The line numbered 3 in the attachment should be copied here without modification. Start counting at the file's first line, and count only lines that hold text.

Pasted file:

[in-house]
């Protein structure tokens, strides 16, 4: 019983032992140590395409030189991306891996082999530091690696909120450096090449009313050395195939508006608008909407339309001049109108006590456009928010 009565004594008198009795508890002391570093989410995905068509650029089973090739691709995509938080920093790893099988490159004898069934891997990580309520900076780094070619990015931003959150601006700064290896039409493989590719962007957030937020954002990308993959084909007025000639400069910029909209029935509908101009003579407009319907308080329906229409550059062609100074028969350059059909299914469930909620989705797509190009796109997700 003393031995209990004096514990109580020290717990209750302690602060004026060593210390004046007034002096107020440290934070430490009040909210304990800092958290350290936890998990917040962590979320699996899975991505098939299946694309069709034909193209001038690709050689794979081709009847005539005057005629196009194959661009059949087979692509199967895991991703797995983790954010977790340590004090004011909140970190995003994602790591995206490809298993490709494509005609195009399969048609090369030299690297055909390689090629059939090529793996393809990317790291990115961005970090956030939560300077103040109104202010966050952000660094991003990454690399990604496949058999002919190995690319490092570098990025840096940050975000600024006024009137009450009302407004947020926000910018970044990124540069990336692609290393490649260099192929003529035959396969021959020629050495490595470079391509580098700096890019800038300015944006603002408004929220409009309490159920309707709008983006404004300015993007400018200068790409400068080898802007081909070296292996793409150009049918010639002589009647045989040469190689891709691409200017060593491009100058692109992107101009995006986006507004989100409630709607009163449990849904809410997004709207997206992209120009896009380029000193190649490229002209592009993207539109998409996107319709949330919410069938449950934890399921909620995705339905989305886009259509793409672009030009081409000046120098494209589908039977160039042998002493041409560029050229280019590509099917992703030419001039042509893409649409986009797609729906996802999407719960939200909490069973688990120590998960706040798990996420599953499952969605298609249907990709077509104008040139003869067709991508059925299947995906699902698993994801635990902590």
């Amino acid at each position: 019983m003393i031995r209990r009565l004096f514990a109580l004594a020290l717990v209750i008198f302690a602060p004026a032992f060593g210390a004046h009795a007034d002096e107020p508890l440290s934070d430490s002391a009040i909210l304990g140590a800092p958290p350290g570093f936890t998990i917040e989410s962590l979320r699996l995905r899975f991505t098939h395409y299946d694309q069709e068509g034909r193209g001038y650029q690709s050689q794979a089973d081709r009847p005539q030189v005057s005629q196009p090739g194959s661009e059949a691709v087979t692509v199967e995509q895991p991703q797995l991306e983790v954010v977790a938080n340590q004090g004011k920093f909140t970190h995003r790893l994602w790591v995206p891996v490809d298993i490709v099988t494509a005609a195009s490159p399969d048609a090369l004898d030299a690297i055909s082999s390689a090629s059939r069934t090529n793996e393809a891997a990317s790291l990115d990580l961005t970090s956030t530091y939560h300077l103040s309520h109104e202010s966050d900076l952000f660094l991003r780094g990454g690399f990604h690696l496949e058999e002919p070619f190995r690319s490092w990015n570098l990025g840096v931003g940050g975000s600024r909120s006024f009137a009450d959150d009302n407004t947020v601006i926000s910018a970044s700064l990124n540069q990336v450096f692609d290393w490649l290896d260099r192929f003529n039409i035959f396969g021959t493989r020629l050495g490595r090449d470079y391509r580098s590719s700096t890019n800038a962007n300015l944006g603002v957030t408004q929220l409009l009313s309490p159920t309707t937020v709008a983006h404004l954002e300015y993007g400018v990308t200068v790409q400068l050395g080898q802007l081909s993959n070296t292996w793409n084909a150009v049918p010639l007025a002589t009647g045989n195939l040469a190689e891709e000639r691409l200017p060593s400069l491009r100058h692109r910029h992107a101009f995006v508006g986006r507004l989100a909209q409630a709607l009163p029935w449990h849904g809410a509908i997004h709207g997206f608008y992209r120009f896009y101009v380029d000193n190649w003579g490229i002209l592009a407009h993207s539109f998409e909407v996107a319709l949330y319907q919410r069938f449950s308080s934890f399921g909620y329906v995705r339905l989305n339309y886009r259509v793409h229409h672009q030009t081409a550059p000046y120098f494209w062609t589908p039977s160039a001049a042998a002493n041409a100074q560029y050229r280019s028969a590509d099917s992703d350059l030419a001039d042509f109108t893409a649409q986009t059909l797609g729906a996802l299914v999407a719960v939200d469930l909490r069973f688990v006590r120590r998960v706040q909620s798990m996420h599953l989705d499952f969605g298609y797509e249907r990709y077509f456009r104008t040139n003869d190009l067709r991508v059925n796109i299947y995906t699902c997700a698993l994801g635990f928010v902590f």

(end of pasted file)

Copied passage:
């Amino acid at each position: 019983m003393i031995r209990r009565l004096f514990a109580l004594a020290l717990v209750i008198f302690a602060p004026a032992f060593g210390a004046h009795a007034d002096e107020p508890l440290s934070d430490s002391a009040i909210l304990g140590a800092p958290p350290g570093f936890t998990i917040e989410s962590l979320r699996l995905r899975f991505t098939h395409y299946d694309q069709e068509g034909r193209g001038y650029q690709s050689q794979a089973d081709r009847p005539q030189v005057s005629q196009p090739g194959s661009e059949a691709v087979t692509v199967e995509q895991p991703q797995l991306e983790v954010v977790a938080n340590q004090g004011k920093f909140t970190h995003r790893l994602w790591v995206p891996v490809d298993i490709v099988t494509a005609a195009s490159p399969d048609a090369l004898d030299a690297i055909s082999s390689a090629s059939r069934t090529n793996e393809a891997a990317s790291l990115d990580l961005t970090s956030t530091y939560h300077l103040s309520h109104e202010s966050d900076l952000f660094l991003r780094g990454g690399f990604h690696l496949e058999e002919p070619f190995r690319s490092w990015n570098l990025g840096v931003g940050g975000s600024r909120s006024f009137a009450d959150d009302n407004t947020v601006i926000s910018a970044s700064l990124n540069q990336v450096f692609d290393w490649l290896d260099r192929f003529n039409i035959f396969g021959t493989r020629l050495g490595r090449d470079y391509r580098s590719s700096t890019n800038a962007n300015l944006g603002v957030t408004q929220l409009l009313s309490p159920t309707t937020v709008a983006h404004l954002e300015y993007g400018v990308t200068v790409q400068l050395g080898q802007l081909s993959n070296t292996w793409n084909a150009v049918p010639l007025a002589t009647g045989n195939l040469a190689e891709e000639r691409l200017p060593s400069l491009r100058h692109r910029h992107a101009f995006v508006g986006r507004l989100a909209q409630a709607l009163p029935w449990h849904g809410a509908i997004h709207g997206f608008y992209r120009f896009y101009v380029d000193n190649w003579g490229i002209l592009a407009h993207s539109f998409e909407v996107a319709l949330y319907q919410r069938f449950s308080s934890f399921g909620y329906v995705r339905l989305n339309y886009r259509v793409h229409h672009q030009t081409a550059p000046y120098f494209w062609t589908p039977s160039a001049a042998a002493n041409a100074q560029y050229r280019s028969a590509d099917s992703d350059l030419a001039d042509f109108t893409a649409q986009t059909l797609g729906a996802l299914v999407a719960v939200d469930l909490r069973f688990v006590r120590r998960v706040q909620s798990m996420h599953l989705d499952f969605g298609y797509e249907r990709y077509f456009r104008t040139n003869d190009l067709r991508v059925n796109i299947y995906t699902c997700a698993l994801g635990f928010v902590f």